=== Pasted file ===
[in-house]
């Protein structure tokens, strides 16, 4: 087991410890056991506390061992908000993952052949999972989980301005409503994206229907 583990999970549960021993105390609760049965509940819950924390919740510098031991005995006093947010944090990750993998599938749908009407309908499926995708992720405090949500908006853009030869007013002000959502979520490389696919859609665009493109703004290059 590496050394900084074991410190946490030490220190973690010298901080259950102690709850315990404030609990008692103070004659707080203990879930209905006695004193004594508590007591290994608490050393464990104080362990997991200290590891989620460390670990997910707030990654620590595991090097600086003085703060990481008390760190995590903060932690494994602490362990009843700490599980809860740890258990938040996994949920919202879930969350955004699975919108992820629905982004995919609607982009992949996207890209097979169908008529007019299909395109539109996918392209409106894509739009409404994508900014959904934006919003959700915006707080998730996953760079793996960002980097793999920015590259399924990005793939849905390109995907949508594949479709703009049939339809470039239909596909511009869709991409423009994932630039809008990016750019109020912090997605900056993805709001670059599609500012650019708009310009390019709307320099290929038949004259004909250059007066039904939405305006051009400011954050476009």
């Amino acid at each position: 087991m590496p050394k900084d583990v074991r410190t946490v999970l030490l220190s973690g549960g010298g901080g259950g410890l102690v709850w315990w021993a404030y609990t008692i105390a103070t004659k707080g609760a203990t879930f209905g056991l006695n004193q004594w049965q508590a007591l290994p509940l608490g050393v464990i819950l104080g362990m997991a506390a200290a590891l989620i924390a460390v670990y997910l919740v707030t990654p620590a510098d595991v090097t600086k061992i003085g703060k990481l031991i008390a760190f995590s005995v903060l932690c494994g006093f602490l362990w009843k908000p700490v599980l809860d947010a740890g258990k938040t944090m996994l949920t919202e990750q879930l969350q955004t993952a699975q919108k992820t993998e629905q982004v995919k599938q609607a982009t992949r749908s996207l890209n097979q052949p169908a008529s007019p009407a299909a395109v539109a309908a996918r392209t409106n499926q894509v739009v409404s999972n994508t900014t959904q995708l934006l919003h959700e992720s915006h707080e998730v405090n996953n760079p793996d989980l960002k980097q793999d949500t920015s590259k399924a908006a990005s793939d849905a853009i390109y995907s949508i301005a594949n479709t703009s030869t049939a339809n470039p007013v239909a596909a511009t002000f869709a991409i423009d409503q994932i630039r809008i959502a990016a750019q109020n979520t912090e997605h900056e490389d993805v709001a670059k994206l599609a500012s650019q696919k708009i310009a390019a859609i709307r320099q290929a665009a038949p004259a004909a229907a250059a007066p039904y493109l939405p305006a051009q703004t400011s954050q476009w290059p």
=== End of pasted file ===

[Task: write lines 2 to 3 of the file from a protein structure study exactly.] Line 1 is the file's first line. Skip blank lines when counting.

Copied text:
């Protein structure tokens, strides 16, 4: 087991410890056991506390061992908000993952052949999972989980301005409503994206229907 583990999970549960021993105390609760049965509940819950924390919740510098031991005995006093947010944090990750993998599938749908009407309908499926995708992720405090949500908006853009030869007013002000959502979520490389696919859609665009493109703004290059 590496050394900084074991410190946490030490220190973690010298901080259950102690709850315990404030609990008692103070004659707080203990879930209905006695004193004594508590007591290994608490050393464990104080362990997991200290590891989620460390670990997910707030990654620590595991090097600086003085703060990481008390760190995590903060932690494994602490362990009843700490599980809860740890258990938040996994949920919202879930969350955004699975919108992820629905982004995919609607982009992949996207890209097979169908008529007019299909395109539109996918392209409106894509739009409404994508900014959904934006919003959700915006707080998730996953760079793996960002980097793999920015590259399924990005793939849905390109995907949508594949479709703009049939339809470039239909596909511009869709991409423009994932630039809008990016750019109020912090997605900056993805709001670059599609500012650019708009310009390019709307320099290929038949004259004909250059007066039904939405305006051009400011954050476009």
């Amino acid at each position: 087991m590496p050394k900084d583990v074991r410190t946490v999970l030490l220190s973690g549960g010298g901080g259950g410890l102690v709850w315990w021993a404030y609990t008692i105390a103070t004659k707080g609760a203990t879930f209905g056991l006695n004193q004594w049965q508590a007591l290994p509940l608490g050393v464990i819950l104080g362990m997991a506390a200290a590891l989620i924390a460390v670990y997910l919740v707030t990654p620590a510098d595991v090097t600086k061992i003085g703060k990481l031991i008390a760190f995590s005995v903060l932690c494994g006093f602490l362990w009843k908000p700490v599980l809860d947010a740890g258990k938040t944090m996994l949920t919202e990750q879930l969350q955004t993952a699975q919108k992820t993998e629905q982004v995919k599938q609607a982009t992949r749908s996207l890209n097979q052949p169908a008529s007019p009407a299909a395109v539109a309908a996918r392209t409106n499926q894509v739009v409404s999972n994508t900014t959904q995708l934006l919003h959700e992720s915006h707080e998730v405090n996953n760079p793996d989980l960002k980097q793999d949500t920015s590259k399924a908006a990005s793939d849905a853009i390109y995907s949508i301005a594949n479709t703009s030869t049939a339809n470039p007013v239909a596909a511009t002000f869709a991409i423009d409503q994932i630039r809008i959502a990016a750019q109020n979520t912090e997605h900056e490389d993805v709001a670059k994206l599609a500012s650019q696919k708009i310009a390019a859609i709307r320099q290929a665009a038949p004259a004909a229907a250059a007066p039904y493109l939405p305006a051009q703004t400011s954050q476009w290059p």